Small Wars Journal

Announcing Peter J. Munson's "War, Welfare & Democracy"

Small Wars Journal is proud to announce that Editor Peter J. Munson has published his second book, War, Welfare & Democracy: Rethinking America's Quest for the End of History. It is available now for order from online booksellers including Amazon, Barnes and Noble, BAM, and others and will be in stores by 28 January. If you don't see it on shelves, you can ask your bookseller to stock it for you. It is also available in Kindle and Nook formats.

The book's summary and some early kudos follow, as well as ways to follow the book for more information.


American foreign policy since World War II has actively sought to reshape both domestic and international orders, hoping to hasten the coming of the “end of history” in a peaceful democratic utopia. While the end of the Cold War heightened optimism that this goal was near, American foreign policymakers still face dramatic challenges. In War, Welfare & Democracy, Peter Munson argues that the problems we face today stem from common roots—the modern state system’s struggle to cope with the pressures of market development and sociopolitical modernization.

America’s policies seek to treat challenges as varied as insurgency, organized crime, fiscal crises, immigration pressures, authoritarianism, and violations of human rights with a schizophrenic mix of realpolitik and idealism. The ideologies that inform this policy outlook were born during the Great Depression and two world wars and honed during the early years of the Cold War. Although the world has long since changed, American policy has failed to adjust. The crisis of the world’s leading welfare states compounds this inflexibility.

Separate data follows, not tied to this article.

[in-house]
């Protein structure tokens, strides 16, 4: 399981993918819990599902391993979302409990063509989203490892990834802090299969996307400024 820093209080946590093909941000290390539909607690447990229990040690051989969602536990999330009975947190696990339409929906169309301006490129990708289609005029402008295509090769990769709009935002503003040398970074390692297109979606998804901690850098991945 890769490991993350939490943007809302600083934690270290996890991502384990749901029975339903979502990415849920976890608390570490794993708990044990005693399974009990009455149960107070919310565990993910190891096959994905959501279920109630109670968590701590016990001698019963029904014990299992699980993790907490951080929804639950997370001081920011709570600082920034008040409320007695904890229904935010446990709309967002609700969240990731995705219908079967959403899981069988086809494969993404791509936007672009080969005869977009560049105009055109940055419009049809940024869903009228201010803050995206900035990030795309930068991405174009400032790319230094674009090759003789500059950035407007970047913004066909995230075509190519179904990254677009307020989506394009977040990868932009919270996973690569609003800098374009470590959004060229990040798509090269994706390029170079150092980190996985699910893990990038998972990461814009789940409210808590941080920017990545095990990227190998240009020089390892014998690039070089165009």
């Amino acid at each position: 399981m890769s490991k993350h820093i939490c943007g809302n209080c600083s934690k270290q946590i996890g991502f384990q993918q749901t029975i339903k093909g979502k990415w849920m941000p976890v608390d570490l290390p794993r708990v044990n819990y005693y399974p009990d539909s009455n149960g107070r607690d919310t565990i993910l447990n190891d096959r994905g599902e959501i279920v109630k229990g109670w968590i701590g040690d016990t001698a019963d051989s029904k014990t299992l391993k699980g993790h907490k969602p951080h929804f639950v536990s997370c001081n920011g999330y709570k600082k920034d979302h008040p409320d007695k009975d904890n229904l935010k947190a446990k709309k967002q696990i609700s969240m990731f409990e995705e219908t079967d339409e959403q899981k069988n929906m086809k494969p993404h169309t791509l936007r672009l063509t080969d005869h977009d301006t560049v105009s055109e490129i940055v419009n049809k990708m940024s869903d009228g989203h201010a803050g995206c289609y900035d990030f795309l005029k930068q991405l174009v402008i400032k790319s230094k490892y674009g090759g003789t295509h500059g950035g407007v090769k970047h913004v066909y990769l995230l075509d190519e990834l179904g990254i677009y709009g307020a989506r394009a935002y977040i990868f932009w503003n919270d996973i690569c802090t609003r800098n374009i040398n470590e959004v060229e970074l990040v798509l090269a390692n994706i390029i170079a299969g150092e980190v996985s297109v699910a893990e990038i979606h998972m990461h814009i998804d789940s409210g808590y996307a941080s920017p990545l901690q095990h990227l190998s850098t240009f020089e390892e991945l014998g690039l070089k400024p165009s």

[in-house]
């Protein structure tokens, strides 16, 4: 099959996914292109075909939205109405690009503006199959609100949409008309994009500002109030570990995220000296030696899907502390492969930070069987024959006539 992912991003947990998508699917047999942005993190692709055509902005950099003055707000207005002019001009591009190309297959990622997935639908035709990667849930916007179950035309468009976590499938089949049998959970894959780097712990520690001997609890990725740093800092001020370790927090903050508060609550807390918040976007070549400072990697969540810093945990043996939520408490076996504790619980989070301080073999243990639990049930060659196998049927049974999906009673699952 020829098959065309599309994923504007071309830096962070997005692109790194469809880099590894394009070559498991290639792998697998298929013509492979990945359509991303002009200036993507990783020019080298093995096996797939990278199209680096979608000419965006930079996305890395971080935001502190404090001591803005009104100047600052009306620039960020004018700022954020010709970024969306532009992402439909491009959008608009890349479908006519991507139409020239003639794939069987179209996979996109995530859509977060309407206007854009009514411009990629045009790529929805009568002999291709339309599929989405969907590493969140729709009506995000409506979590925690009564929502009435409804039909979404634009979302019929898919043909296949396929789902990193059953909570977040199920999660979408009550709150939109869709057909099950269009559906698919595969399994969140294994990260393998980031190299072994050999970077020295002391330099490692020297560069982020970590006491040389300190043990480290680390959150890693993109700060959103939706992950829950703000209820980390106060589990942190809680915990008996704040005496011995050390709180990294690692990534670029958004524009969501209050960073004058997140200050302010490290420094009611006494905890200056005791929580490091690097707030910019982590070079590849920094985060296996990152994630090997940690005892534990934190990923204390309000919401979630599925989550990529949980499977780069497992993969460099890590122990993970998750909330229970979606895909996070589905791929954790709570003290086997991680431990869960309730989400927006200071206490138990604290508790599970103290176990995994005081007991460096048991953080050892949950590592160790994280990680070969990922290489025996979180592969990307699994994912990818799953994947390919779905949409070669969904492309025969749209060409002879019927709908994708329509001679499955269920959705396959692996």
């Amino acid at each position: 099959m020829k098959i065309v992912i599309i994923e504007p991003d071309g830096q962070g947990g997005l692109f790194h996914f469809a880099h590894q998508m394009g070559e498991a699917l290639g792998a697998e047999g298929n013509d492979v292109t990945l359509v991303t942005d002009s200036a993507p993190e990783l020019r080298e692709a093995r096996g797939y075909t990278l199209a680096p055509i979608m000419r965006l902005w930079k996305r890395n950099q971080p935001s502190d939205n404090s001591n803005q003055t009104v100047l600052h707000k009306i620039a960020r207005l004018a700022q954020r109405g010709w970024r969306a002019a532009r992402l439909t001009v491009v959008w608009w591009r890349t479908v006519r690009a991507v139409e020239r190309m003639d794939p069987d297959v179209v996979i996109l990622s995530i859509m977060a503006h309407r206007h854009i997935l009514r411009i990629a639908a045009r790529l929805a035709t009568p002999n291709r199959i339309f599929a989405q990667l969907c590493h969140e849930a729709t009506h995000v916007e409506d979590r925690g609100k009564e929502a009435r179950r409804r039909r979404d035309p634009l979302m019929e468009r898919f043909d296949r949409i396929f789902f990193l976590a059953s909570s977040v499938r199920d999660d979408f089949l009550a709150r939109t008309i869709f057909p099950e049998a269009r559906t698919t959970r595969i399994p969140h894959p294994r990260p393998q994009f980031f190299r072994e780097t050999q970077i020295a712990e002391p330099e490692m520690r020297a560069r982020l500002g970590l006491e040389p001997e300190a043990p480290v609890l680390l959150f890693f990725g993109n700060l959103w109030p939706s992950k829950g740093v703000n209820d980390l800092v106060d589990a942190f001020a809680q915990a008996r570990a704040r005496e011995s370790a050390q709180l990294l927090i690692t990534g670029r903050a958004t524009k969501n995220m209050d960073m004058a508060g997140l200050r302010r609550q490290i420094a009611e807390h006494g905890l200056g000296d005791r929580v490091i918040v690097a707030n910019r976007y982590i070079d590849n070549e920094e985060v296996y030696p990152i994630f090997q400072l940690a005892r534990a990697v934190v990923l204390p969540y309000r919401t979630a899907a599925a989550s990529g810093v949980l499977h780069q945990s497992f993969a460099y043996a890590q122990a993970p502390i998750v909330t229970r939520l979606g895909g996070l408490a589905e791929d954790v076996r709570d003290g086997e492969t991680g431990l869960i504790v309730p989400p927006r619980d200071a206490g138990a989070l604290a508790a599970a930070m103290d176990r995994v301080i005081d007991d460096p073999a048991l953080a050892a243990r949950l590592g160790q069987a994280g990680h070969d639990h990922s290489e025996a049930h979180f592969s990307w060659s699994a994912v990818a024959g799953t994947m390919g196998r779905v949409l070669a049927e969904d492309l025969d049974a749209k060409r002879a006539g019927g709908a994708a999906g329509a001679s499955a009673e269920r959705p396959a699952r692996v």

By addressing the inequality of wealth, security, and stability brought on by dramatic economic change and modernization, Munson describes how America can lead in reforming the welfare state paradigm and adjust its antiquated policies to best manage the transformation we must face.



"In this savagely critical yet astonishingly insightful book, Peter Munson lays bare the folly of what passes for sophisticated thinking in Washington. Better still, he offers a sound, reasoned basis for an altogether different approach—one with fewer wars and greater attention to putting America’s own house in order."
-- ANDREW J. BACEVICH, author of Washington Rules: America’s Path to Permanent War